Once your employer has told us that you’re no longer their employee and you’re a Plum Super member—you’ll be transferred to the Plum Personal Plan.
Leaving your employer, can be a busy and demanding time. The one thing you don't have to worry about is your super with us, because you may be able to keep your investments and insurance in the Plum Personal Plan (the Plan) or the Plum Pension.
The Plum Personal Plan lets members stay with Plum Super after leaving their employer. This means you can continue to take advantage of the many benefits of Plum Super, even though you’ve left your employer.
Keeping your super in one account will mean you only pay one set of fees and you'll only have to deal with one set of paperwork.
Important information: You can find out more information about the fees, charges and insurance conditions in the Plum Personal Plan's Product Disclosure Statement.
Some of the key features of the Plum Personal Plan includes:
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If you leave your current employer, we generally move your account balance into the Plum Personal Plan. If you have insurance cover when you leave your employer, you'll usually be able to keep it.
Once you leave your employer, we’ll cancel your Salary Continuance Insurance (SCI). If you’d like to keep your SCI cover, you can reinstate it within 60 days by completing the form by logging in to your account.
If you decide to reinstate your SCI cover, the default 90-day waiting period and maximum 2-year benefit payment period will apply—unless you’ve previously applied and were accepted for a different waiting period and/or benefit payment period in your employer plan.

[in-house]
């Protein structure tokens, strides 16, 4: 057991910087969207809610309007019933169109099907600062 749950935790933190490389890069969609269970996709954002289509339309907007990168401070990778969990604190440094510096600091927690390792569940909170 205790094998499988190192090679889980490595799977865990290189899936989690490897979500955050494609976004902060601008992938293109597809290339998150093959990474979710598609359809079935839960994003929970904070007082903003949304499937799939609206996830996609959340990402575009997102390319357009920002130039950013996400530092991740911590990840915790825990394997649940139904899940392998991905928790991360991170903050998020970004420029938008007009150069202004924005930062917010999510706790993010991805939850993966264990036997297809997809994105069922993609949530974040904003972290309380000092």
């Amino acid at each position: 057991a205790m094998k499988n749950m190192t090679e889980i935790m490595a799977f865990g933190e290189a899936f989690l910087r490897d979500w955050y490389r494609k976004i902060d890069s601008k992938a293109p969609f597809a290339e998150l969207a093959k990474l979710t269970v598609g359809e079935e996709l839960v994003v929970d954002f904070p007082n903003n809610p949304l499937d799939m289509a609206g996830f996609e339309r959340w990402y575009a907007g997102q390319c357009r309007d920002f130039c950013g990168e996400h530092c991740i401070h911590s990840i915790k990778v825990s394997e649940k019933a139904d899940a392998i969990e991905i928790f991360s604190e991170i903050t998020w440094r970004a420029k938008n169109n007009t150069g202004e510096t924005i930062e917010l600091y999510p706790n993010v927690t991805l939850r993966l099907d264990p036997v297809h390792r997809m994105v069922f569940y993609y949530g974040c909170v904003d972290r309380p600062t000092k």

Before you reinstate your SCI it’s important to consider:
If you don’t have insurance cover at the time you leave your employer, or if you’d like additional insurance, you can apply for it when you join the Plum Personal Plan. This insurance cover is provided by MLC Limited, which means that you may need to satisfy the insurer’s health evidence requirements.
If you’ve reached your ‘preservation age’, a Transition to Retirement (TTR) strategy may help you ease into retirement by allowing you to access some of your super whilst you’re still working. You’ve already reached your preservation age if you’re born before 1 July 1963. If you’re born on or after this date, your preservation age will be when you turn 59 or 60.
With a TTR strategy you can receive an income to maintain your living standard when winding back your work; and pay less tax. TTR pension payments attract a 15% tax offset between preservation age and 59, and are tax free1 at age 60 or over.
Get the advice that’s right for you
Determining when to retire and how to access your super requires careful planning. We recommend that you speak to your financial adviser before making any decisions.
1 Assume the TTR pension is commenced from a taxed super fund.
Insurance cover and costs
Cost of premiums